For families with children in treatment, the holidays can be a tough time of year. I’ve already written previously blogs on how we provide parent support during the holidays, as well as how we celebrate the holidays at Trails with students. For siblings of Trails students, this time of year can be just as isolating as it is for parents.
Support Through Individualized Sibling Calls
At Trails, one of the things we feel really strongly about when working with families is including the entire family throughout the process. Because of that, in addition to our parent support calls we also offer individualized sibling calls. These sibling calls allow for family therapists to better understand how siblings are processing, handling, and making meaning of the idea that their brother or sister is away at treatment.
Siblings of Trails students are often the family members asked by individuals in the community where their brother or sister is. These sibling calls help provide support for answering questions like these.
Sibling Calls During the Holidays
During the holidays, sibling calls are usually centered around spending time with their family at home without the presence of their sibling in treatment. Whether siblings are coming home from college, or have a break from school, they are going to be spending a lot of time together as a family during the holiday season. We help siblings process emotions revolving around celebrating the holidays without their sibling.
Many siblings tend to feel torn between celebrating the holiday as usual and the guilt that comes with their brother or sister not being around for the holidays. During the sibling calls, we help siblings work through these torn feelings in a healthy way. We offer advice for coming up with a middle ground of celebrating the holiday in a way that is helpful for them but also honoring their brother or sister that’s away.
Honoring siblings during the holidays
For siblings of Trails students, honoring their brother or sister away receiving treatment can take the form of a variety of things. Some siblings are really intentional about a gift or letter. Others modify a holiday tradition in a way that feels supportive to them. For example, a couple of years ago there was a sibling who pulled up an extra chair to the dinner table during a holiday dinner gathering. It was really important for that sibling to make a place for her sister at the family table to signify that her sister was there in spirit.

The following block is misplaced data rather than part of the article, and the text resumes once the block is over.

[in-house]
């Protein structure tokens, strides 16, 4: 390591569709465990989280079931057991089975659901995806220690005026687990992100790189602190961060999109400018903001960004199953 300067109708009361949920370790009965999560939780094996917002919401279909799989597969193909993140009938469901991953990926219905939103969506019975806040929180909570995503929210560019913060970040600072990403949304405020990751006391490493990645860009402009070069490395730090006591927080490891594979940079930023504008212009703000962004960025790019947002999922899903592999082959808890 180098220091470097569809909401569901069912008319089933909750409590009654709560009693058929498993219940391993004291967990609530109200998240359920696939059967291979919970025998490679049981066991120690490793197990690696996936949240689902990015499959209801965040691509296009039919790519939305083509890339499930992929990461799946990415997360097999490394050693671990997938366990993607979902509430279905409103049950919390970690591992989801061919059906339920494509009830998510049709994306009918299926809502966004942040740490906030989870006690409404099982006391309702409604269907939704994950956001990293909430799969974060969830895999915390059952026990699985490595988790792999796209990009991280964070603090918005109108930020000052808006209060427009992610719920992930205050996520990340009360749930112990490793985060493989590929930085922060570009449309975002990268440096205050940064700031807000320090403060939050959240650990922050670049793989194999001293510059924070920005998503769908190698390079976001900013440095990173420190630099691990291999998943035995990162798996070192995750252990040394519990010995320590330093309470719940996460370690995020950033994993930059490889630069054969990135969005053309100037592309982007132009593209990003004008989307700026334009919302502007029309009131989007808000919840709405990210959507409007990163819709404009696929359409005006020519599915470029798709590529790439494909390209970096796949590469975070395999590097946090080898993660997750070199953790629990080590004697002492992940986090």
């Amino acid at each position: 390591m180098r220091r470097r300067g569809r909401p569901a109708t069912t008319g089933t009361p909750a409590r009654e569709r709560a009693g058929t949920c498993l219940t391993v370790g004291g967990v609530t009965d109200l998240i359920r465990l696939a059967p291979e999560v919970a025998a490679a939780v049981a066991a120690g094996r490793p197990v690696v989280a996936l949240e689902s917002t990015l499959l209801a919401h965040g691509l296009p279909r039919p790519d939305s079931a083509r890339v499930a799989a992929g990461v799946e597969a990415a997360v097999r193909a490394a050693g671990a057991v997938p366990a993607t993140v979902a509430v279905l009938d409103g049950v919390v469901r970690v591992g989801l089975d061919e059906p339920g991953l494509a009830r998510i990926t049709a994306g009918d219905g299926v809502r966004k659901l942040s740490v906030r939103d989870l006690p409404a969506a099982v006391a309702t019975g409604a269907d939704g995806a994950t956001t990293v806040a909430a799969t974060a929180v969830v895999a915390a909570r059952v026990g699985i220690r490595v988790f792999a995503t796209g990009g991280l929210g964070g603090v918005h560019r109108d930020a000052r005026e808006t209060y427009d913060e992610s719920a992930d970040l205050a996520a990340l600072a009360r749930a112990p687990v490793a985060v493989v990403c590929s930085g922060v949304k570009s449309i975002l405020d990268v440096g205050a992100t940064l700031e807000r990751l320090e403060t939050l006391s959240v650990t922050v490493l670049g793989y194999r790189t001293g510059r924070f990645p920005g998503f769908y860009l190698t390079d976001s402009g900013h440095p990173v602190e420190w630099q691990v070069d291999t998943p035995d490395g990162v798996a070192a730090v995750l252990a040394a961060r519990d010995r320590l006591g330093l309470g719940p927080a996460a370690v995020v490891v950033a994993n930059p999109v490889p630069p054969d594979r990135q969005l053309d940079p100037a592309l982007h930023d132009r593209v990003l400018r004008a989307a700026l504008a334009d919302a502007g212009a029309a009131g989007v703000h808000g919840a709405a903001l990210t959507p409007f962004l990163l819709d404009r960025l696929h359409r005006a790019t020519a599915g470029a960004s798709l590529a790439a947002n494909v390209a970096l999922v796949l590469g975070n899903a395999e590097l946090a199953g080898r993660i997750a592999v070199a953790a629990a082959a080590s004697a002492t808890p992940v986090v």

Sibling Calls Create A Safe Space
Sometimes siblings don’t share their emotional turmoil with their parents because they think their parents are under enough stress and they don’t want to add to their stress. Often, siblings may stay very stoic and reserved through family calls because of that. Individualized sibling calls allow for a safe place for siblings to open up about their feelings without worrying that they are burdening their parents with that information.
Trails Carolina Helps The Entire Family
Trails Carolina provides family support for the entire family. During the holidays, this family support can be especially helpful for working through all of the emotions that come with the holiday season.
Trails Carolina has helped hundreds of families achieve successful outcomes. For more information about our family programming, click here.
For more information about how Trails student spend the holiday season, click here.
For more information about how Trails supports families during the holidays, click here.
Jacob is a Licensed Clinical Professional. Jacob began working in the wilderness therapy field nearly a decade ago and has worked in wilderness programs in Utah and Wisconsin. Additionally, he worked at an extended care sober living program in Maine and ran adventure camps while in college. Having had a family member in treatment, Jacob understands first-hand the value of including parents and siblings in the process. He is passionate about keeping attuned to the wants and needs of parents and siblings throughout the wilderness therapy experience. In his free time, he enjoys spending time with his wife and two daughters.